Wrestling: Kennedy's Marrow places first at Bill Hagerty Invite
The Kennedy wrestling program has seen its share of accomplishments in the first few weeks of the season, and the Trojans crossed another one off the list on Saturday when freshman Mateo Marrow placed first in the 106-pound bracket of the Bill Hagerty Invitational on Saturday.
Marrow is making his high school debut this year, but boasts eight years of wrestling experience, the last three of which have been with Kennedy head coach Dewey Enos.
"I coached him for two years at Silverton before I came here," Enos said. "He's always willing to put in the work."
It didn't take much for Marrow to make it deep in his bracket, which had just six entrees, giving the Kennedy freshman an automatic trip to the semifinals. But once there, he showed why Enos thinks he has a bright future with the Trojans.
Marrow took down Amity's Blake Runion in the semifinals by 10-2 major decision, then scored a 6-5 decision over Jose Flores of Taft in the bracket finals to earn first place.
The win came a week after Marrow advanced to the championship match of the Scio Holiday Tournament, where he was pinned by Toledo freshman Ethan Ferris in 1:45. Enos expects Ferris and Marrow to be among the frontrunners for a district title this year, and despite the first-round exit in their first match of the season, the Kennedy coach thinks Marrow can make up the difference over the course of the season.
"He wrestled a little tight and ended up getting beat in the first round, but the kid is very beatable," Enos said. "We'll fix that with mental preparation. For him, I'd say a good goal is top four in state this year. He's definitely capable of it."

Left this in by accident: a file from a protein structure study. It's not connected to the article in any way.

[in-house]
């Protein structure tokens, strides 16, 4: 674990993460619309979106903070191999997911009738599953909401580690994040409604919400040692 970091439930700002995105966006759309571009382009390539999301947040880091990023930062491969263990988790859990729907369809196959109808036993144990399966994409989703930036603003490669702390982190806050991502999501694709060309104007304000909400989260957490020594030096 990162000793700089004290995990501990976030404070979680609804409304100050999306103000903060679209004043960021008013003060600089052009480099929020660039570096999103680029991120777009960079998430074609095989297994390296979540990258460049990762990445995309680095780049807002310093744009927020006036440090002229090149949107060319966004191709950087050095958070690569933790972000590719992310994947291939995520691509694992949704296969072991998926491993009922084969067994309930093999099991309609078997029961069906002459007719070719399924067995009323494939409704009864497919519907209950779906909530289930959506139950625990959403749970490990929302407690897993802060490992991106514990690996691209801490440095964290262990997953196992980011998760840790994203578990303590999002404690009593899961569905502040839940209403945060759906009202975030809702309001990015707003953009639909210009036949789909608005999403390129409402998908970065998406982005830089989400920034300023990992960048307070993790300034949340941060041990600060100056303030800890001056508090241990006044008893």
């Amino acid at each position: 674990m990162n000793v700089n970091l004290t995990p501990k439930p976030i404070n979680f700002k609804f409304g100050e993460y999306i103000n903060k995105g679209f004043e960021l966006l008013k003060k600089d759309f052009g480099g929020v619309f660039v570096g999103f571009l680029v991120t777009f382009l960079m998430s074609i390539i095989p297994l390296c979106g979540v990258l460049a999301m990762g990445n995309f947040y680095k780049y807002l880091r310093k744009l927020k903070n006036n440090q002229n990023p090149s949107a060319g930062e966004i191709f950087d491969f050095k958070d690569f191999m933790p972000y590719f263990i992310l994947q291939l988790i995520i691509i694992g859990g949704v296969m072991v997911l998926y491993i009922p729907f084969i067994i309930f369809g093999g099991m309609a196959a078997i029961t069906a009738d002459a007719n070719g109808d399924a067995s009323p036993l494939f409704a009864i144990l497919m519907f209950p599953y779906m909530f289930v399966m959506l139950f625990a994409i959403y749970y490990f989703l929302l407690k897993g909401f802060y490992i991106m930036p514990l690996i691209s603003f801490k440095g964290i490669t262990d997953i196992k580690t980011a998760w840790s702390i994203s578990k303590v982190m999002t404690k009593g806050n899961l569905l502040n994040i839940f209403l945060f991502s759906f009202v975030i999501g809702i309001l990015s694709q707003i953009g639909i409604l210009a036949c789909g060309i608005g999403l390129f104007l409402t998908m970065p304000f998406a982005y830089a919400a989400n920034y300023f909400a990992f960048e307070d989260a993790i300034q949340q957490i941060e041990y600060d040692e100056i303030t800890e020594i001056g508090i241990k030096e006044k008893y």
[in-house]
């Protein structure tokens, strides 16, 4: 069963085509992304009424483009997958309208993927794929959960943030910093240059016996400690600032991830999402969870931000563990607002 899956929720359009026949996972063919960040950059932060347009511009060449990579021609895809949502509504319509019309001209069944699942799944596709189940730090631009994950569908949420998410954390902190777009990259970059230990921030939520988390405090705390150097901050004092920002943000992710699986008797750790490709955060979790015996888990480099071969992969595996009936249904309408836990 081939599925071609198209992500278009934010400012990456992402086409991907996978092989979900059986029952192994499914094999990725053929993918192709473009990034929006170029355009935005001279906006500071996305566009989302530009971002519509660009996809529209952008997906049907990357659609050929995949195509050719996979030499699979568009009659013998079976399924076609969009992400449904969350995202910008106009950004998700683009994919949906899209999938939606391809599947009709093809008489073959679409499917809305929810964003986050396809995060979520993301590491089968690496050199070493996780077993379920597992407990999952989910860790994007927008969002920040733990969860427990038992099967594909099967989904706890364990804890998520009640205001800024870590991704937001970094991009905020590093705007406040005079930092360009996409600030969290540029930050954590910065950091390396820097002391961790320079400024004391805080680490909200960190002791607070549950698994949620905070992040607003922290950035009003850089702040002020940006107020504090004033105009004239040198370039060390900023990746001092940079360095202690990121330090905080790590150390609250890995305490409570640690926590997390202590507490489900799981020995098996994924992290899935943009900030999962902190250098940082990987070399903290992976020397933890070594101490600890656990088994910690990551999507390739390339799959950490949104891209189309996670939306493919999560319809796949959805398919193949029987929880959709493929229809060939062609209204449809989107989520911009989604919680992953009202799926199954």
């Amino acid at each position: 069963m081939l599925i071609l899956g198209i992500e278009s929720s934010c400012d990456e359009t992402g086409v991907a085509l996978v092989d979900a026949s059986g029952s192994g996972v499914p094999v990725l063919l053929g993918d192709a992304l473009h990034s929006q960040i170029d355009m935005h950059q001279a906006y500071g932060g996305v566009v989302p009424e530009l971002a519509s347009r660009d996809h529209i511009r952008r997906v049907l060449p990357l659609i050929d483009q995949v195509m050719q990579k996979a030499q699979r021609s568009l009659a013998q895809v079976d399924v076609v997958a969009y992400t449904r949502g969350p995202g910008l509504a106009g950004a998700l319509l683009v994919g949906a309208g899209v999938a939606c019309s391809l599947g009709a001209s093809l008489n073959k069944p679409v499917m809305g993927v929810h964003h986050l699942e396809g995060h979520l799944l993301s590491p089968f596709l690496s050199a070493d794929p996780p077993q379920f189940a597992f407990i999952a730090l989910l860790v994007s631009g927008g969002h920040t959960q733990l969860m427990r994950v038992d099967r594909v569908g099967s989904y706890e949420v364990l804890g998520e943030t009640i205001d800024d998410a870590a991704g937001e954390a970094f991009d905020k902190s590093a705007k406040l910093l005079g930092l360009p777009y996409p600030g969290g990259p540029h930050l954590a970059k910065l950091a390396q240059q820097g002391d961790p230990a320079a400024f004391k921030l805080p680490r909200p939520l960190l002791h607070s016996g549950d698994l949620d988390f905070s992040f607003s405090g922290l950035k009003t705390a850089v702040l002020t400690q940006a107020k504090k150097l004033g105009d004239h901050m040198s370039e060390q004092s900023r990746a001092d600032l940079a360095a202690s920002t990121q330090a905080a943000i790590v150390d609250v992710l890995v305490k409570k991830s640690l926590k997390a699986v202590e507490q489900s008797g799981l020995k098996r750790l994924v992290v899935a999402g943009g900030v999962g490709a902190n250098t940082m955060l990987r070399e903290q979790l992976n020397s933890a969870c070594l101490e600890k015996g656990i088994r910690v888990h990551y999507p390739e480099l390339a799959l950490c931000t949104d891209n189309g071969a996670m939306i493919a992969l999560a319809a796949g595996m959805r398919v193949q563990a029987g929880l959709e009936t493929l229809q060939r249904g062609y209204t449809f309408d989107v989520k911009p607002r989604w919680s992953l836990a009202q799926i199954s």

Marrow was one of three wrestlers to place for the Trojans at the Nestucca tournament. Teammate David Reyes took home fifth place in the 138-pound bracket, pinning Rainier's Rylee O'Brien in the fifth-place match to finish 4-2 on the day.
He was joined on the podium by 132-pounder Jose Salazar, who placed sixth.
The week before at Scio, junior Bryce Vandervort placed second in the 182-pound bracket to match Marrow's performance. The two wrestlers give the Trojans a solid backbone with which to build their budding program this year.
"He's a workhorse," Enos said of Vandervort. "He puts in the work. He sets the tone and that mindset that I'm going to get after it and do whatever it takes."
The Trojans boast a relatively small team this season, which is somewhat expected from a first-year program that requires the level of dedication and work that comes from wrestling. Enos hopes to get more athletes interested in the program over time, but admits it can be a hard sell for kids looking for an after-school activity.
"You just have to really educate them on the sport," Enos said. "It's a lifestyle. You've got to eat right, sleep right, train right. Hopefully then wrestle right."
The combination of the strength and endurance it takes to wrestle, along with the intimacy of going one-on-one against an opponent can be a barrier to entry for some, but Enos knows from experience just how great kids can come out on the other side of the season.
"I try to look at the positive side of things," he said. "You will feel great. You might have some injuries through the year, but all in all, I will get you in the best shape of your life."
The Trojans were scheduled to travel to Santiam on Tuesday for a dual and will take an extended break before finishing the month at Willamina on Dec. 30.